At Broadchoice we were building a backend for a Flex-based AIR app. We'd decided to deploy on EC2 for scalability. CF8 didn't allow cloud deployments so we wanted something free and open source. Since we were using BlazeDS, our choices (back then) were really Java or Groovy to go with Spring and Hibernate. Java is a fussy, high ceremony language so that was out as a rapid development language. Groovy is a dynamic language that allows you to be as verbose as Java or as concise as you want. We picked Groovy. When we built a mobile web app for the system, we went with CFML, Model-Glue and ColdSpring - with Spring as the parent bean factory, which allowed us to reuse all the Groovy code exactly as-is, as the Model of the application. Since we were going FOSS, we actually used Railo Community Edition (free but not open source at the time).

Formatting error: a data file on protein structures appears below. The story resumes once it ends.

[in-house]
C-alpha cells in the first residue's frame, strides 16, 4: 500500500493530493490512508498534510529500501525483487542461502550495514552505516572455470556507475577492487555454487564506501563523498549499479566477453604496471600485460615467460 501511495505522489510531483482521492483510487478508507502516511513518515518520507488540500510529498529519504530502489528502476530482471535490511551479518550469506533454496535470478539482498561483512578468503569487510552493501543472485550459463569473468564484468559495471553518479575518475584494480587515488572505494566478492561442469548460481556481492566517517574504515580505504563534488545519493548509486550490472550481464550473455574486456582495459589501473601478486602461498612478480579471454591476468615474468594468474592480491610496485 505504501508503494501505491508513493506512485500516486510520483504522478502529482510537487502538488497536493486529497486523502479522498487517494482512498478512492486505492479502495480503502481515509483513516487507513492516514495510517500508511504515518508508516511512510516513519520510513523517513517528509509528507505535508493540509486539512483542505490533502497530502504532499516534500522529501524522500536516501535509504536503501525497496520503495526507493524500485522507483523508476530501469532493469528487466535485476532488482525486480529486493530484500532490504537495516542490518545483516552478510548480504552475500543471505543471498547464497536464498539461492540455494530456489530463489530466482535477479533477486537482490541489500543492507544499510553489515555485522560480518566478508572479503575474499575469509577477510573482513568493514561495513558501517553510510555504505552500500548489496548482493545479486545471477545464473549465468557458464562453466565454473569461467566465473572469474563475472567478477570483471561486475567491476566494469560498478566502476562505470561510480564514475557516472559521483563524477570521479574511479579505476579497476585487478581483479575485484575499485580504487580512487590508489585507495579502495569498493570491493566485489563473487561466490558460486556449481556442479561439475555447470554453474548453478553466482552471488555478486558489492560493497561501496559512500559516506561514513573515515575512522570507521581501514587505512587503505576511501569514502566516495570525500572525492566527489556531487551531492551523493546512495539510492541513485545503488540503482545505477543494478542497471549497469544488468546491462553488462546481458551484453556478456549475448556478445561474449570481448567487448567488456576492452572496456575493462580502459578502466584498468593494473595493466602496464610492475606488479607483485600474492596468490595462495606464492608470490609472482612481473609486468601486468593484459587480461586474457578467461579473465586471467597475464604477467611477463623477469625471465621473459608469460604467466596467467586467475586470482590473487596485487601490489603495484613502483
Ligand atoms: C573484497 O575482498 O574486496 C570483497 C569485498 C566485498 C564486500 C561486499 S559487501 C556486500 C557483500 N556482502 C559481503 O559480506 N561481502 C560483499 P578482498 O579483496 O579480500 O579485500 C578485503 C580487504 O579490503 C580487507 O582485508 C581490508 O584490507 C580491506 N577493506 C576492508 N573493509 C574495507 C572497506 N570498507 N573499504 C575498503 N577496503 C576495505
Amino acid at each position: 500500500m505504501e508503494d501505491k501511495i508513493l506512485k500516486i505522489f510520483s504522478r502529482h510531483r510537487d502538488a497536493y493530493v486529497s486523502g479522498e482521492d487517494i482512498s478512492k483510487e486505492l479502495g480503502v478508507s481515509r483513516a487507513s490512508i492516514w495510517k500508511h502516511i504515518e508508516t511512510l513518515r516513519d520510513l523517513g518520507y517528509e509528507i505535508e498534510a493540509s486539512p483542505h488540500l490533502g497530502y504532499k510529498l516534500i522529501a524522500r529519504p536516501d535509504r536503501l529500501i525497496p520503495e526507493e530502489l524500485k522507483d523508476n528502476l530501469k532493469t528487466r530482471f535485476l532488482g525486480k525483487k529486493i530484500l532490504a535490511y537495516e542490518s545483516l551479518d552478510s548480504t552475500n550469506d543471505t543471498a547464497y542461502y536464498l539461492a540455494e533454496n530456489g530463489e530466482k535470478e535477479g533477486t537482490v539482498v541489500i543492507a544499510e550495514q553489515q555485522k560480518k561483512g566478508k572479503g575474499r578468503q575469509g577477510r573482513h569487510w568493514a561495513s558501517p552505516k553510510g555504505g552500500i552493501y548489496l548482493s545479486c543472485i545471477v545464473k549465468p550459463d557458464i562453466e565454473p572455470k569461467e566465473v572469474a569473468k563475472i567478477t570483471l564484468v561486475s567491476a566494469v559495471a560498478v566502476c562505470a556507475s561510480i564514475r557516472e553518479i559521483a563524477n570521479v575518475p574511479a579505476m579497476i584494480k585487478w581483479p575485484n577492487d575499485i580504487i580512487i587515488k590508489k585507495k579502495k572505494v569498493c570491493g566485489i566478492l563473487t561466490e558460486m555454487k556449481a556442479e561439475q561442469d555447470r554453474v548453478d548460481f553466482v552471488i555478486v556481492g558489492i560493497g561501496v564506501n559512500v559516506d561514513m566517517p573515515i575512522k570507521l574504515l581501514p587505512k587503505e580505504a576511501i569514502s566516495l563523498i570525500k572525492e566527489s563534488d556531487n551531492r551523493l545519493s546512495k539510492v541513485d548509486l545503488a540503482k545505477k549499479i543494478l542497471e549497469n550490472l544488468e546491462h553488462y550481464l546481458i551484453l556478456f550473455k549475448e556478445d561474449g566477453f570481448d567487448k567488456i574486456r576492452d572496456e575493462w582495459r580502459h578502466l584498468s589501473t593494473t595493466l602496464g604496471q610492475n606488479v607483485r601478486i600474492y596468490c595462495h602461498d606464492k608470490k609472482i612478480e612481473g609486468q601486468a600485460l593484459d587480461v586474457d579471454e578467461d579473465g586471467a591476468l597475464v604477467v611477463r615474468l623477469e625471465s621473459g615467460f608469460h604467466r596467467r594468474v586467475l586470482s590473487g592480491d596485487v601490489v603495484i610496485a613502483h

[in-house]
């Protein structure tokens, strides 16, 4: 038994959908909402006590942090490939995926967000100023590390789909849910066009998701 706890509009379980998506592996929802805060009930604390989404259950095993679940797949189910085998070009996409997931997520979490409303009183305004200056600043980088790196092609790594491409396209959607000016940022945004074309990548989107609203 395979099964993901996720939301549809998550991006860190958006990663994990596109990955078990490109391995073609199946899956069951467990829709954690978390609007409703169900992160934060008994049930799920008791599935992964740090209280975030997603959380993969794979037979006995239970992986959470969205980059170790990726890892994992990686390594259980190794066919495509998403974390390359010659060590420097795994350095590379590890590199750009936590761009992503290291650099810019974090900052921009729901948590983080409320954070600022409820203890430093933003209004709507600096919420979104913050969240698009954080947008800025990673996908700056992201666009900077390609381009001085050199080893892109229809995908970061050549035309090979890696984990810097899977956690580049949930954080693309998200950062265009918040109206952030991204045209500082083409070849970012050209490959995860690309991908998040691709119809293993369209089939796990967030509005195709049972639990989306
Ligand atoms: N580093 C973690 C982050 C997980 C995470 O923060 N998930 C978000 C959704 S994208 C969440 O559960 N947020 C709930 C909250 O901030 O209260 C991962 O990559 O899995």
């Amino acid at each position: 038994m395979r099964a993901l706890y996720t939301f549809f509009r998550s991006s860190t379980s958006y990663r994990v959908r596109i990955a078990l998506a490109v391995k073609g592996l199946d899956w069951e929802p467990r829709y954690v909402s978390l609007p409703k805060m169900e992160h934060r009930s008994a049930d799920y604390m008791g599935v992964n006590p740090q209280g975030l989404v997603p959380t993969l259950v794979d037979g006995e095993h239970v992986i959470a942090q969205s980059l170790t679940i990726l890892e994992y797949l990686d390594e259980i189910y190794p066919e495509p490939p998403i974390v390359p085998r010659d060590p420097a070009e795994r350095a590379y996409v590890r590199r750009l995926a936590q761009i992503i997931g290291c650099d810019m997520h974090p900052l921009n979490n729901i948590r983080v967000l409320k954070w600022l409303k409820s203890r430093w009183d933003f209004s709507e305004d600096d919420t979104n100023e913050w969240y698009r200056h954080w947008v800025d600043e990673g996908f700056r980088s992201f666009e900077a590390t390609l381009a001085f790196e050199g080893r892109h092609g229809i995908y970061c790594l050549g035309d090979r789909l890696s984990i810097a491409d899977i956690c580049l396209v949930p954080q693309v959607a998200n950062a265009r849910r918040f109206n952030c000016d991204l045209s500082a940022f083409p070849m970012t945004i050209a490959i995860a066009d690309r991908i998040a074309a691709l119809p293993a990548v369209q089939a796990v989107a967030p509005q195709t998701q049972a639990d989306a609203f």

At World Singles we have a large CFML, ColdBox, Reactor, ColdSpring application. We use a custom search engine that requires we mine the MySQL database behind our main app, convert data to a particular XML format and POST it to the search engine. The process has to run "constantly" and has to move (at times) very large amounts of data. The team had already tried - and failed - to use ColdFusion 8 for this before I joined and had a .NET application (that sort of worked). Our new platform was going to be Linux, so .NET wasn't going to work. We prototyped with Railo but confirmed that would cut it either (for this piece). So it was Java or...? Groovy isn't really fast enough for this (the price you pay for a dynamic language most times) and I certainly didn't want to suffer the verbosity of Java. Which meant Scala - statically typed, fast, hybrid OO / functional.